When Rome fell, Germanic tribes moved in. The walls were repaired in Medieval times and more towers were built. Eventually, the Latin name took on a French flavor and became Avenches. Today, it is about 1 1/2 hours from Bern. The ruins are open to the public and the artifacts are displayed in the Medieval tower-turned-museum that overlooks the amphitheater.

Roman Theater Avenches Aventicum

Roman Amphitheater in Aventicum

Thus, on a drizzly, cloudy day, we took a train and found ourselves in the little town of Avenches. First was the museum, which gave us a great insight into the daily life of “northern Romans.” There were three particularly interesting finds: The gold bust of Marcus Aurelius (ca. 80 AD) from the temple and the remains of a statue of Agrippina the Elder, Augustus’ granddaughter, Tiberius’ adopted granddaughter, Germanicus’ wife, and mother of a den of vipers, including Emperor Caligula (37-41 AD, guy tried to make his horse a consul) and Empress Agrippina the Younger, wife of Claudius and mother of Nero. The last is a funerary stele dedicated to Pompeia Gemella,the “educatrix of the emperor.” Many historians believe this “emperor” was none other than Titus, who would go on to level Jerusalem in 70 AD before being crowned emperor. Much of Aventicum’s later success is ascribed to the tender feelings Titus had for his hometown and childhood nurse, Pompeia.

Pompeia Gemella Stele Titus educatrix

Stele Dedicated to Pompeia Gemella, Nurse to an Emperor

To get to the ruins, one must hike through plowed fields and cow pastures. But they are there and are splendid. The watchtower in the wall has been repaired and one of the city’s 5 aqueducts is visible. The amphitheater is still used for events, and baths are being excavated and repaired. And if you go on a rainy day, you will leave thoroughly soaked, and completely satisfied from contemplating historic ruins…all by yourself.

Cigognier Imperial Temple Aventicum

Roman Wall and Aqueduct Aventicum

The Repaired Roman Wall and Aqueduct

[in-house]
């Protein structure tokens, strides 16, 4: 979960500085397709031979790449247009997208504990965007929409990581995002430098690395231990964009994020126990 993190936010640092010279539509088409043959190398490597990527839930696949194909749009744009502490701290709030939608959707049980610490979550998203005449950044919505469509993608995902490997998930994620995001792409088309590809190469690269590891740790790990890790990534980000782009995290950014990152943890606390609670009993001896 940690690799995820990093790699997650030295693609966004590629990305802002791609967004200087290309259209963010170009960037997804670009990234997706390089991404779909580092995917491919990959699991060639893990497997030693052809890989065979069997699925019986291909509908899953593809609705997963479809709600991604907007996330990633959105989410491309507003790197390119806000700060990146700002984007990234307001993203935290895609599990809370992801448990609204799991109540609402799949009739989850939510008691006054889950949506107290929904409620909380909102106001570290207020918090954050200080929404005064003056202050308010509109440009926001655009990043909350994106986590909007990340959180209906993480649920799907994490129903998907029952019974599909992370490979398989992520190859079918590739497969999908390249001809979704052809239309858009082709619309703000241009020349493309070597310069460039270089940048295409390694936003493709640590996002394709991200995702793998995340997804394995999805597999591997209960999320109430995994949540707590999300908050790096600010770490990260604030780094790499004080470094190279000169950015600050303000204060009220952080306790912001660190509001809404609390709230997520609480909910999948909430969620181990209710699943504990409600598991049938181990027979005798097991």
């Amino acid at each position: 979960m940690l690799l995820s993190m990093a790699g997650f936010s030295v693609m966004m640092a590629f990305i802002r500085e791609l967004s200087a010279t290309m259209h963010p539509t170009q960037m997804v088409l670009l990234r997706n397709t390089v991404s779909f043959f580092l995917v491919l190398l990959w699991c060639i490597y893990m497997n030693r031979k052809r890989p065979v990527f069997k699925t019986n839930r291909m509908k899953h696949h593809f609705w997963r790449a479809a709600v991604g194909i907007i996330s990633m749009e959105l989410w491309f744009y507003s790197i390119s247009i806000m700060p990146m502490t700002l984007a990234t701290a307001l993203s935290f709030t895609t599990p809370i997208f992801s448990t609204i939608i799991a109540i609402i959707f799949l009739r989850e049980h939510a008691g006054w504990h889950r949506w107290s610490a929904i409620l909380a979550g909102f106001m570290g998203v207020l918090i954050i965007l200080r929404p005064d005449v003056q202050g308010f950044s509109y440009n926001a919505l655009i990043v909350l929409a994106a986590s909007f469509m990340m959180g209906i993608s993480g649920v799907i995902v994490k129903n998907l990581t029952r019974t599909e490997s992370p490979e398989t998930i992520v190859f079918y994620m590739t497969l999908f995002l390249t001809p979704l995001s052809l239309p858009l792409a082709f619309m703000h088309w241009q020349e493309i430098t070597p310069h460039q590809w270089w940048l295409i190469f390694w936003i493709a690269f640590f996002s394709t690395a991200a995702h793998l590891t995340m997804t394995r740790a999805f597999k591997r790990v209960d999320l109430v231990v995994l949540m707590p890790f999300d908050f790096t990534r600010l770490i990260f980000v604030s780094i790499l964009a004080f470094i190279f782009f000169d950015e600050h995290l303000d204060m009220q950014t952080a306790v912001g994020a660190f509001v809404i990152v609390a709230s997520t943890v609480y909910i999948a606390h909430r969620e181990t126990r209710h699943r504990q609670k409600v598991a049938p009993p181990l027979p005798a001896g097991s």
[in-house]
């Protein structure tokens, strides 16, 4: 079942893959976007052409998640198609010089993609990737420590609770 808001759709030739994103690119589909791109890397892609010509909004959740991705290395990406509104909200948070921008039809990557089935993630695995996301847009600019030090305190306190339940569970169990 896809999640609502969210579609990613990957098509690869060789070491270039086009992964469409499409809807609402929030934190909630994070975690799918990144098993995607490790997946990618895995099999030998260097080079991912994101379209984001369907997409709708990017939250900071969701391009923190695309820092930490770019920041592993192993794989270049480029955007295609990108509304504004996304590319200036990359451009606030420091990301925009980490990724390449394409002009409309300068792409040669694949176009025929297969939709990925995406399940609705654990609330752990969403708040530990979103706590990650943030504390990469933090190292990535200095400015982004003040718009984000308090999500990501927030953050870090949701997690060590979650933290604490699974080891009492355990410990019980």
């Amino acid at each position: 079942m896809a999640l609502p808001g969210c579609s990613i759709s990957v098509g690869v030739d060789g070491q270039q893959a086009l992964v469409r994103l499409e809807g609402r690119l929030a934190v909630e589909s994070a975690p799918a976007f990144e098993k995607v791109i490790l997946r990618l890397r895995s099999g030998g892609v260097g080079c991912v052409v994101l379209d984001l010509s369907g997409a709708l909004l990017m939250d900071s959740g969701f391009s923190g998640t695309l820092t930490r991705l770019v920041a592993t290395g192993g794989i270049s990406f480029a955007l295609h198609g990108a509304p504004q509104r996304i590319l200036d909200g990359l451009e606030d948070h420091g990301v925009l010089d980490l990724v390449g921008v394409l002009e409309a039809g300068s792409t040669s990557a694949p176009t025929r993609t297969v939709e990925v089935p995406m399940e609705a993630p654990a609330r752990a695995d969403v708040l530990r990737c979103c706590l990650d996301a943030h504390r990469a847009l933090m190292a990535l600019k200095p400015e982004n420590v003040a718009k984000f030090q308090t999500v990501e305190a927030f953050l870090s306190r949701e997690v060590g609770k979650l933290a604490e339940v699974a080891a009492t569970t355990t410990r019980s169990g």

September 24, 2012

Where can you scratch a baby camel under its chin (until it lays its head on the ground, because it likes it); see the Atlantic and Mediterranean oceans at the same time; enjoy a four, five, or maybe seven course meal for just a few euros (we lost count, as it just kept coming and coming); visit street markets with open air meat and fish; the same markets with fruit and vegetables from the Atlas mountains; see a few stars of David where you would not expect them; visit an archeological museum with local finds from the Greeks, Romans, and some more modern items; and do all of this in a day trip coming from another country? Welcome to Tangier, Morocco. From Tarifa, Spain, it’s only a 35-minute “fast ferry” ride across the straight of Gibraltar.

Berber Market

Berber Market, Tangier, Morocco.

Morocco–as with many places in Europe and the Near East which had contact with the Greeks and Romans in early times, and the Moors, Spanish, French, and English in later times–has had an interesting history of religion, change, and control.

There are Roman ruins at the city of Volubilis  (115 miles south of Tangier) which harken back to the time when Rome controlled all shores of the Mediterranean. Before that, just outside of the city of Tangier was a Phoenician colony at one of two potential sites for the ancient Pillars of Hercules. In more recent times (19th and 20th centuries), Morocco went through an interesting era as an “international city” where its ownership was shared between multiple countries and it was designated a tax-free zone. This, as you can imagine, attracted everyone from thrifty billionaires to con-men, and caused the Moroccan government to leave Tangier by the wayside. Times have now changed for the better, and in 1956, Tangier was returned to full Moroccan control. The Moroccan government is now investing in Tangier again, trying to bring back the “world-class” city status it once had (minus the con-men).

City of Tangier, Morocco.

City of Tangier, Morocco.

As mentioned, here you will find the strange mix of church, mosque, and synagogue that you might expect to find in Jerusalem. The mosque and church histories are not that hard to fit in, given the Moorish and European influence, but the synagogue is a tougher fit.  As is the case with many pockets of scattered Jewish populations, Morocco at times opened up to receive Jews. Some even came to the area in Rome times. These patterns solidified a Jewish presence here, which has declined in modern times. This helps explain the occasional Star of David you see in Tangier, as on stair rails from a popular Jewish hotel in the 50s near the port in Tangier.

Star of David Morocco Tangier Jew

Star of David on a Popular Tangier Hotel

Unfortunately, we cannot show pictures from the archeological museum, because, as with some museums, they do not allow photos. This is a pity for this museum in particular, since they do not sell books, nor do they have a website. Allowing responsible photography, as many museums have found, is a great way to promote themselves.

Last but most important, petting baby camels. They appear to have a sweet spot, just under the chin. Once you find it, you appear to have control of them. Who would have thought a camel could be so adorable?

Petting Baby Camel

The Sweet Spot on a Baby Camel Is Right under Her Chin

Gibraltar: Buses, Rocks, and Apes

September 22, 2012

The other day, we meandered from Spain into British territory by taking a turn around Gibraltar.  Gibraltar is a unique mix of British stuffiness and Spanish chaos–no one tells you where to go or how to get there, but they expect you to be there on time.